Where the ill conceived plotline hurts the film most is in how it affects the main characters. As mentioned above, Dr. Loomis putting Jamie in danger is against his character and makes him seem to be a desperate, immoral whacko - not the eccentric Van Helsing-esque hero we are meant to root for. This is the same character who sacrificed himself to save Laurie Strode in the climax of Halloween 2 and who appears to have completely disconnected from his everyday life to save people from Michael; in short, this is not a character who would put a child in jeopardy. There is no intelligent reason for Loomis to operate in such a heartless and dangerous manner and it seems like utter nonsense when compared to what we know of the character from previous installments. The Loomis character seems to be a little darker and a little crazier by design for this installment, turning the likeable hero we know into a full blown loose cannon that almost doesn't seem trustworthy. Though Donald Pleasence does his best and can not be faulted as a performer, his character has become unlikeable and even his formidable acting chops aren't enough to save the day.

Likewise, with Jamie Lloyd being rendered mute and in a state of post-traumatic shock, Danielle Harris's performance is neutered and impossible to connect to within the story. While her performance in Halloween 4 was endearing and well played, here she spends most of her screen time looking like she's practicing for mime school. When she finally regains her voice, the only scene that plays well for her is a short interaction with Michael where she talks him into removing his mask and appeals to his human side by calling him 'Uncle'. Though I must give credit to the scene for being oddly touching and perhaps the highlight of the film, the previous entries have established Michael as an emotionless killing machine who would never shed a tear or hesitate to kill his prey when given ample time and opportunity. Put simply, it's an illogical idea that undermines the emotional impact of what is possibly her best scene in the film.

As though this isn't enough, the film is littered with bits and pieces of failed logic and continuity issues. One year has passed since the previous entry, yet in Dr. Loomis dialogue Jamie's age is mysteriously advanced two years. When we see the Myers' house, it bears no resemblance whatsoever to the house seen in the previous films and would be more at home in an Abbott and Costello monster spoof than in Haddonfield. Even Michael himself has changed drastically, sporting a droopy, laughable mask and the physique of a gorilla. While I can understand a filmmakers desire to change things up a bit and keep it fresh, the liberties taken in this film just feel like a series of minor missteps in an already bad film. As a comical side-note, in the film's opening the director's own name is misspelled as 'Dominique Otherin-Girard'. Nice work, folks.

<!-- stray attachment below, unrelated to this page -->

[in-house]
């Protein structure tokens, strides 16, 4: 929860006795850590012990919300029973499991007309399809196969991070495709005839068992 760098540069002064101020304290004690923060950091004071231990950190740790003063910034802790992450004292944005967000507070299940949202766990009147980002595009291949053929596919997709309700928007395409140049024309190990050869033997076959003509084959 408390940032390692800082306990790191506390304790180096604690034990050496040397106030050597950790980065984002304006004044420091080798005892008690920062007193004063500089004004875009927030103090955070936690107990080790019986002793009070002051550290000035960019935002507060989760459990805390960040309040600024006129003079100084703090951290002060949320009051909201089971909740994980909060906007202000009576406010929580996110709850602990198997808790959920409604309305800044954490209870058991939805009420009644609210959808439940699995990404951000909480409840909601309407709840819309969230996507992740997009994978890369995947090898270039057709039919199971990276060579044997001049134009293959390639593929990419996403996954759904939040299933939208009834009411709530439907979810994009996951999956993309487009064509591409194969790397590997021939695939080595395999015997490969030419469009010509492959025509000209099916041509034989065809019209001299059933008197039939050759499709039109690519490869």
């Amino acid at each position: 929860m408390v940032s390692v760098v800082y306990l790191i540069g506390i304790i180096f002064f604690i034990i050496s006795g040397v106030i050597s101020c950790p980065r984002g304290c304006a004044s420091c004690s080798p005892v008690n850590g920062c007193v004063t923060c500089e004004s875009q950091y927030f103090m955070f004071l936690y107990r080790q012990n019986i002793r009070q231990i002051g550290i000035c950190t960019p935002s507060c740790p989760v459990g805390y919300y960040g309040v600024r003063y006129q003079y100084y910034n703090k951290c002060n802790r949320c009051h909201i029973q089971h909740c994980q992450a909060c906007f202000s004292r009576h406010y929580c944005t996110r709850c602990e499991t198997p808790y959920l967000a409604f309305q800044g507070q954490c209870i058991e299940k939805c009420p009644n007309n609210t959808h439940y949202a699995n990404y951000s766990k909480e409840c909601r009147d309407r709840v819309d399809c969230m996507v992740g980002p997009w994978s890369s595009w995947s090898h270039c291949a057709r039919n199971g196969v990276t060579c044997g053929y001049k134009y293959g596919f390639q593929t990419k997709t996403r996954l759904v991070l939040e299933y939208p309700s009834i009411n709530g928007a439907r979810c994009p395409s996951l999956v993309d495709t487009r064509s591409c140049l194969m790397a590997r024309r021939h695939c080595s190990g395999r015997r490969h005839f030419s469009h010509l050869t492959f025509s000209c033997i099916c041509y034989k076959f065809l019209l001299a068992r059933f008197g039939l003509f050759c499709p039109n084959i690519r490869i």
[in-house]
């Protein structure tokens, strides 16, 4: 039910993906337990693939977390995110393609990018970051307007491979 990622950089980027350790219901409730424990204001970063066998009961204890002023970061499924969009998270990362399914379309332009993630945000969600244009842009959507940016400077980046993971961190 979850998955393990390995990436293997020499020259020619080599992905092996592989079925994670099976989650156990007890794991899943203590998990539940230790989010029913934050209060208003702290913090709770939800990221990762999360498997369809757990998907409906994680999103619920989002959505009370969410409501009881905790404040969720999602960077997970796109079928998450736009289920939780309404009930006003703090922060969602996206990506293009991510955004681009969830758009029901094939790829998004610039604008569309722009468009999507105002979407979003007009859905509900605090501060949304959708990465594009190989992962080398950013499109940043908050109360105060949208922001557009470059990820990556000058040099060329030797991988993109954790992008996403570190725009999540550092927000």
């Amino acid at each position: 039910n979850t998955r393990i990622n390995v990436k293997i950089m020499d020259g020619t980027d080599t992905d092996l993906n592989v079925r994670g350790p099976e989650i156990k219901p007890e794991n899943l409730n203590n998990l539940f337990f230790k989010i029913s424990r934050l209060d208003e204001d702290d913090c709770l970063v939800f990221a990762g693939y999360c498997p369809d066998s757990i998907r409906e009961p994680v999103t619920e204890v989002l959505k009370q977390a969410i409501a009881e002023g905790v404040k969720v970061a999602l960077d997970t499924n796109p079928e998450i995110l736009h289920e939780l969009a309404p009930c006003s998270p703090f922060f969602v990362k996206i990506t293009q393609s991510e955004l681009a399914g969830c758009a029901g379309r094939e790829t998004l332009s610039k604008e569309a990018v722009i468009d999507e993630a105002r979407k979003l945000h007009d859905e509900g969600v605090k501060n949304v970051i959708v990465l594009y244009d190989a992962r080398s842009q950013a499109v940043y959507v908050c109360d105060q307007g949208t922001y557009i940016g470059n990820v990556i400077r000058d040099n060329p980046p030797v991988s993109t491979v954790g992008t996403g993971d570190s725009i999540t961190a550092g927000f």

There are a couple of positives worth mentioning. The cinematography, courtesy of Robert Draper, is beautiful, menacing and dark. Eschewing the standard blue-lighting used in Halloween and previous sequels, the color scheme here is bathed in deep golds and stark blacks that add a brooding sense of doom to every shot. The result is something that looks and feels fresh and interesting and proves the best part of the film.

The team of Alan Howarth , Tony Lettieri and Barry Levine do a wonderful job of updating and augmenting Carpenter's original themes with modern synths, strings and sound effects that are simultaneously scary, interesting and haunting. For reference, watch the scene where Michael pursues Jamie to and through the rickety, old chute inside the Myers' house - the music adds so much to these scenes that, without it, there would be no real sense of tension or fear for our main character.

Needless to say, Halloween 5 is a missed opportunity and poorly executed film. In good conscience, I cannot even recommend it to a Halloween purist as anything more than a strange curiosity filled with mistakes made in all sizes and forms. There are fan-made Halloween films that are far more entertaining than this lacking 'official' installment. If you have any respect for this film series, avoid this entry... or at least watch it and know that you have been warned.


I agree that Halloween 5 is

I agree that Halloween 5 is riddled with flaws and plotholes, but I love its European atmosphere created by the cinematography and score, two other points we seem to agree on.  It's also the only Halloween I saw in the theatre, so I believe it has some sentimental value for me and others who caught it on the big screen.